It occurred to Tarmel that the humans wasted a great deal of resources on their symbols of power. Every desk was polished marble, with flecks of black upon the gleaming white surface. His Orks moved on a deep blue carpet (which had the Commonwealth flag embroidered upon it), and for visitors, the reception area had large, comfortable brown leather chairs, a walnut coffee table and a drinks dispenser. Oak wood doors – not automated ones – were on either side of the corridors leading left and right from reception, and the stairs and lifts behind the main reception desk (a large horseshoe-shaped monstrosity) led to yet more chambers and offices. There was a lot of bureaucracy on display. There were also computers that held data, and a communications office that would hold important messages. It was entirely possible the humans had already destroyed anything of value, but the speed of the assault might have prevented that.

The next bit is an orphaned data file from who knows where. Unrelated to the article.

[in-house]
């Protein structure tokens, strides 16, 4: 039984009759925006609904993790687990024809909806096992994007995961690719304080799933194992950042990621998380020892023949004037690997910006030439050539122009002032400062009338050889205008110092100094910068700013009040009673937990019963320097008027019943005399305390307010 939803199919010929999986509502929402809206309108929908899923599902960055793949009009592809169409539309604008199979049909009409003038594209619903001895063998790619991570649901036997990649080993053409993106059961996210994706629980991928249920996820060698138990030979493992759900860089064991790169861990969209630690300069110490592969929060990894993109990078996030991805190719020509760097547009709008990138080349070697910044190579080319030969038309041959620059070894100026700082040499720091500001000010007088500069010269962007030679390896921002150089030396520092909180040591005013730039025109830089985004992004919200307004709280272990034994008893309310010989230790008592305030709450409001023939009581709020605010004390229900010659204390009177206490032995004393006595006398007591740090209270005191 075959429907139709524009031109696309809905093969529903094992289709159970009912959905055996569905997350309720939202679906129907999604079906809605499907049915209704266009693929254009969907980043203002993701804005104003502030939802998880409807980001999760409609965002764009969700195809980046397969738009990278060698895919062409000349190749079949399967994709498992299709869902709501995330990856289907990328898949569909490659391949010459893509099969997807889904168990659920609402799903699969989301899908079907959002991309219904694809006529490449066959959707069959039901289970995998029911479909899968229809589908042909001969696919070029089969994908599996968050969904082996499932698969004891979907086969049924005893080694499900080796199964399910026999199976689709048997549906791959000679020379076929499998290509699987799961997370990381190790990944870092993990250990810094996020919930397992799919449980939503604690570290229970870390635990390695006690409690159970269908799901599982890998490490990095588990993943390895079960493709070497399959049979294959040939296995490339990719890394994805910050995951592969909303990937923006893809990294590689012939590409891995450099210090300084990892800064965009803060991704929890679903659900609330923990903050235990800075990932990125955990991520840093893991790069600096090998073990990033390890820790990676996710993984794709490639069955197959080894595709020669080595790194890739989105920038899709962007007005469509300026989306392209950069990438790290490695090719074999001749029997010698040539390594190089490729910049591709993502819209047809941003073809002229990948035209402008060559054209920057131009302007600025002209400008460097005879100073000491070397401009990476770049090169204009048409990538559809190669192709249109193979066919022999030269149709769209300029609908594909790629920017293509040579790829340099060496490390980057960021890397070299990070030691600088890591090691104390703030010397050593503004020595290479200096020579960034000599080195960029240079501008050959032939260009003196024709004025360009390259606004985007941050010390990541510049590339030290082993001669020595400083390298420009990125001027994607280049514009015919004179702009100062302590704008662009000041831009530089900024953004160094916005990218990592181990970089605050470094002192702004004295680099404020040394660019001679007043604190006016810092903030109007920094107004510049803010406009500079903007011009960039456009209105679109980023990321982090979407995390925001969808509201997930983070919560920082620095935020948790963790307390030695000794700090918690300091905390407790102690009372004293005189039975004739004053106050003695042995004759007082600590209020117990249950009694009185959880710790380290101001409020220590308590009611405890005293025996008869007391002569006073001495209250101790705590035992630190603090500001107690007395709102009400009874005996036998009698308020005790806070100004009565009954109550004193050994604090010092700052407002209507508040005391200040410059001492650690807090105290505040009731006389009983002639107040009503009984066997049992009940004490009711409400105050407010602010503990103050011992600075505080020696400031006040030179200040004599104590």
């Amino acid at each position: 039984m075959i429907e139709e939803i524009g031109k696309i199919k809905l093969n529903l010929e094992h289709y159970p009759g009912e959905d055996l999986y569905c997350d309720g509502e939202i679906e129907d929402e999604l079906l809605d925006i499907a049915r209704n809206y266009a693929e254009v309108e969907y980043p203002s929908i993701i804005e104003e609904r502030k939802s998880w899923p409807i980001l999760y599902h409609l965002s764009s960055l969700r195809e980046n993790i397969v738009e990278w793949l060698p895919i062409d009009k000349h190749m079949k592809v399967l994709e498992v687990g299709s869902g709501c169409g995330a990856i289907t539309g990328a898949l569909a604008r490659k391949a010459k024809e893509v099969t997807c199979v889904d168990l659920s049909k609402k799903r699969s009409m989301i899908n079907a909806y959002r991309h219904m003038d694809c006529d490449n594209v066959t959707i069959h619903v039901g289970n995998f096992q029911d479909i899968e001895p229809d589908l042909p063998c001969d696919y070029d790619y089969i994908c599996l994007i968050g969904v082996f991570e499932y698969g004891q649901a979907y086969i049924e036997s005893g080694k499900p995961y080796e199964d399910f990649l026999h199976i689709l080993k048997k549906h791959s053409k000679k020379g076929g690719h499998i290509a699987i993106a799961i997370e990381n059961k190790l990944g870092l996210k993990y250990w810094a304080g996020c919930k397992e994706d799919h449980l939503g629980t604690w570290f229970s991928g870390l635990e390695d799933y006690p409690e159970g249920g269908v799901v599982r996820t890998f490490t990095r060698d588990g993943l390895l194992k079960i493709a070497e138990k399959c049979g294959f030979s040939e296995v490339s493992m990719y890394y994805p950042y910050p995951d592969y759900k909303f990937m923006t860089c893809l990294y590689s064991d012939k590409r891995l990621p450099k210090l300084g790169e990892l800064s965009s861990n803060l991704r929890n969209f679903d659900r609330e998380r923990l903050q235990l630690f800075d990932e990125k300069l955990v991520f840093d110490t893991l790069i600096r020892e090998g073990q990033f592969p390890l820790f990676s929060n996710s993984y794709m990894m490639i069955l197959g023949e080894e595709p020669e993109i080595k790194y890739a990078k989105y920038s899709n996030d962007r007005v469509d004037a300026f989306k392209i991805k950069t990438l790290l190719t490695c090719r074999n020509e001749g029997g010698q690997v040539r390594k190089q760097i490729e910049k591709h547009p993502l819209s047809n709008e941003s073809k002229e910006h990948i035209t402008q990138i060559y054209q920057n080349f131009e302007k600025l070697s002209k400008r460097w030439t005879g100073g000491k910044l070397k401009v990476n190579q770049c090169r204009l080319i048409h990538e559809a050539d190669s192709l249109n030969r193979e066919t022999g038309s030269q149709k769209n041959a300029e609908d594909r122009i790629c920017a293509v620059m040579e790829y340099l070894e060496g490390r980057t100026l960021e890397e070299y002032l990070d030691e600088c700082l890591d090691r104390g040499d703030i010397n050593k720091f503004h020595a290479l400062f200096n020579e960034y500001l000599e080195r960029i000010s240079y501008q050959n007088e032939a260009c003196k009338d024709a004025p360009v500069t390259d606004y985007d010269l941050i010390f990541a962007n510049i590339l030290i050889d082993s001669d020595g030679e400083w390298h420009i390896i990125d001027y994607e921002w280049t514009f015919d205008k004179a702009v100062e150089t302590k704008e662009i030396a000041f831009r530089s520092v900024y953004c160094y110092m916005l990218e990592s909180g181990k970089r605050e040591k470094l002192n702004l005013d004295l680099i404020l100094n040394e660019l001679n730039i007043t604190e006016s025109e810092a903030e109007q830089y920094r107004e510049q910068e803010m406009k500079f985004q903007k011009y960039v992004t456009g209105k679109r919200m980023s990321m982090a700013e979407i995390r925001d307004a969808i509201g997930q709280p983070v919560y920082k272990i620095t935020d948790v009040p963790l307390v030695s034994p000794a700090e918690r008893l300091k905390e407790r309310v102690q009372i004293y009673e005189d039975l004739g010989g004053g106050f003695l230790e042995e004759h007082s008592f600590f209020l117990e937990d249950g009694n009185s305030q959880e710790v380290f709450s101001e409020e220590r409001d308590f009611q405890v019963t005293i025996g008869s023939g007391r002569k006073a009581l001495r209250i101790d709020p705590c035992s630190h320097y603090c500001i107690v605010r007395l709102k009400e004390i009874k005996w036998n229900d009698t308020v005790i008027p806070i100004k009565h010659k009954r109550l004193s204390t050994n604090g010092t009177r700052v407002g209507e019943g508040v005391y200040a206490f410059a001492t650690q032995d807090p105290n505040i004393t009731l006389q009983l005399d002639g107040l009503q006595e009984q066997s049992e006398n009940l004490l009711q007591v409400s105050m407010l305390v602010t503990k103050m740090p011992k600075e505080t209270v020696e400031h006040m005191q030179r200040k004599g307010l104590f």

Before long his troops found what they had been looking for – a lower-level room, actually two floors underground, that required fingerprint and card-key access. The door was a large metallic one, magnetically sealed and bolted as well. A pair of Orks placed small plastic pouches at various points around the frame, stepped back, and pressed a detonator. The door fell away with a loud clang, and revealed banks of data terminals, and row upon row of servers that funnelled every civilian, commercial, government and military operation and communique to and from the system. Another pair of Orks arrived, and set about the delicate operation to disconnect the large servers and prepare them for transport. Above them, holes were carefully punched in the Capitol’s roof, removing it, and then the same steps were taken to gently lower clamps from one of the transports and remove the floors that were between the Orks and their objective.